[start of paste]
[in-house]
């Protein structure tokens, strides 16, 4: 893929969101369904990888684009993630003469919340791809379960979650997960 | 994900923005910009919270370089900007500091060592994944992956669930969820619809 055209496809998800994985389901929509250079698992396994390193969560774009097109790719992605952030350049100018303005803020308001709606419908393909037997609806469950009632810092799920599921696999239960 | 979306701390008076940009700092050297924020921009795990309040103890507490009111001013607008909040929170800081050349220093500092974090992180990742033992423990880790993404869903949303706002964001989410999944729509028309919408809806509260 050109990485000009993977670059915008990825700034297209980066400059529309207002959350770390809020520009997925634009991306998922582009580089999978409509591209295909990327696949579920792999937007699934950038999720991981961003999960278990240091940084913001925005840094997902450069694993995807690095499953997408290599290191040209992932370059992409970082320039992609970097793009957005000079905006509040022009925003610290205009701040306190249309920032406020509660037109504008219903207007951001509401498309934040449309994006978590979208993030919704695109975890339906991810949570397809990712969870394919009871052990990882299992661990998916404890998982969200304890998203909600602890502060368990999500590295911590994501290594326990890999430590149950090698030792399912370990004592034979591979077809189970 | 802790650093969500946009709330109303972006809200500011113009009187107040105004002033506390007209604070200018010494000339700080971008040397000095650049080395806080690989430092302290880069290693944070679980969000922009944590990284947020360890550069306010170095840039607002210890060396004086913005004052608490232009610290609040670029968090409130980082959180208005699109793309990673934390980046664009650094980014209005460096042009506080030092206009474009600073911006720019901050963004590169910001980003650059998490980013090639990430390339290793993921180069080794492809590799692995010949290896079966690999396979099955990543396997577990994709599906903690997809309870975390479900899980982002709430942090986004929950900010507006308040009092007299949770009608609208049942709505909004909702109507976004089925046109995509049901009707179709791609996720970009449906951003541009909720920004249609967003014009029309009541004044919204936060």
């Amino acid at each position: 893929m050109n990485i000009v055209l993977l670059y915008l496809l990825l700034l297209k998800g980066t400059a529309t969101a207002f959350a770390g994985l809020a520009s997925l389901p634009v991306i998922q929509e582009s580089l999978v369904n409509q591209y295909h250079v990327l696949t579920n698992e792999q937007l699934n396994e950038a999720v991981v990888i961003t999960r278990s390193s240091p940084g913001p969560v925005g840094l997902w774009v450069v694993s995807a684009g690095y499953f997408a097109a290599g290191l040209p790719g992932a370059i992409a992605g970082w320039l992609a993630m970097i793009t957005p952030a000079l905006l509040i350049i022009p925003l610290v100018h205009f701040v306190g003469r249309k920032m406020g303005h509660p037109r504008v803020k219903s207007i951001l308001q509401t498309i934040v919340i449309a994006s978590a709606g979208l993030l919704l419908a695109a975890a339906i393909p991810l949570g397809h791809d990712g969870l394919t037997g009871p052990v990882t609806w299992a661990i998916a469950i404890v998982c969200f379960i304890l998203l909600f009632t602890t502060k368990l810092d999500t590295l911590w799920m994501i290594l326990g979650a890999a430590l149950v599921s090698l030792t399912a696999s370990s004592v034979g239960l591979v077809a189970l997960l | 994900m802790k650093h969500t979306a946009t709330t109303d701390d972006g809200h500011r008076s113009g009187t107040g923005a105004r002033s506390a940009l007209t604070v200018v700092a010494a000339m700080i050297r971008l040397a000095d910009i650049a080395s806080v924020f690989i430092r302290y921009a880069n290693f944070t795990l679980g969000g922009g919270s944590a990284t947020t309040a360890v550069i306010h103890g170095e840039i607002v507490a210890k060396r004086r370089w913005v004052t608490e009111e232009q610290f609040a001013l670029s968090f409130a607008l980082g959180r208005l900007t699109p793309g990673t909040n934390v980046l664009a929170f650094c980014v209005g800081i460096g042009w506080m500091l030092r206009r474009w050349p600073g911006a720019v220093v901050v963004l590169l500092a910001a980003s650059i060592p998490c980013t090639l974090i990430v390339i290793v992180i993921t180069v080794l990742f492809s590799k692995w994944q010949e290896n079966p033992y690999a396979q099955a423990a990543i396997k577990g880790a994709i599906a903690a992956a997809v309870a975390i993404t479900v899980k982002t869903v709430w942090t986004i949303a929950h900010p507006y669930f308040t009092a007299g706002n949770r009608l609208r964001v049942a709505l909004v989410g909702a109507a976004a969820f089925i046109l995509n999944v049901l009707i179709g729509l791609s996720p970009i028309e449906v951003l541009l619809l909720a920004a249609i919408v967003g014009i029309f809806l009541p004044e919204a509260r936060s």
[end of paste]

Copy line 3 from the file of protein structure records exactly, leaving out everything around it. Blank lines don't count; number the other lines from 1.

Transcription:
């Amino acid at each position: 893929m050109n990485i000009v055209l993977l670059y915008l496809l990825l700034l297209k998800g980066t400059a529309t969101a207002f959350a770390g994985l809020a520009s997925l389901p634009v991306i998922q929509e582009s580089l999978v369904n409509q591209y295909h250079v990327l696949t579920n698992e792999q937007l699934n396994e950038a999720v991981v990888i961003t999960r278990s390193s240091p940084g913001p969560v925005g840094l997902w774009v450069v694993s995807a684009g690095y499953f997408a097109a290599g290191l040209p790719g992932a370059i992409a992605g970082w320039l992609a993630m970097i793009t957005p952030a000079l905006l509040i350049i022009p925003l610290v100018h205009f701040v306190g003469r249309k920032m406020g303005h509660p037109r504008v803020k219903s207007i951001l308001q509401t498309i934040v919340i449309a994006s978590a709606g979208l993030l919704l419908a695109a975890a339906i393909p991810l949570g397809h791809d990712g969870l394919t037997g009871p052990v990882t609806w299992a661990i998916a469950i404890v998982c969200f379960i304890l998203l909600f009632t602890t502060k368990l810092d999500t590295l911590w799920m994501i290594l326990g979650a890999a430590l149950v599921s090698l030792t399912a696999s370990s004592v034979g239960l591979v077809a189970l997960l | 994900m802790k650093h969500t979306a946009t709330t109303d701390d972006g809200h500011r008076s113009g009187t107040g923005a105004r002033s506390a940009l007209t604070v200018v700092a010494a000339m700080i050297r971008l040397a000095d910009i650049a080395s806080v924020f690989i430092r302290y921009a880069n290693f944070t795990l679980g969000g922009g919270s944590a990284t947020t309040a360890v550069i306010h103890g170095e840039i607002v507490a210890k060396r004086r370089w913005v004052t608490e009111e232009q610290f609040a001013l670029s968090f409130a607008l980082g959180r208005l900007t699109p793309g990673t909040n934390v980046l664009a929170f650094c980014v209005g800081i460096g042009w506080m500091l030092r206009r474009w050349p600073g911006a720019v220093v901050v963004l590169l500092a910001a980003s650059i060592p998490c980013t090639l974090i990430v390339i290793v992180i993921t180069v080794l990742f492809s590799k692995w994944q010949e290896n079966p033992y690999a396979q099955a423990a990543i396997k577990g880790a994709i599906a903690a992956a997809v309870a975390i993404t479900v899980k982002t869903v709430w942090t986004i949303a929950h900010p507006y669930f308040t009092a007299g706002n949770r009608l609208r964001v049942a709505l909004v989410g909702a109507a976004a969820f089925i046109l995509n999944v049901l009707i179709g729509l791609s996720p970009i028309e449906v951003l541009l619809l909720a920004a249609i919408v967003g014009i029309f809806l009541p004044e919204a509260r936060s």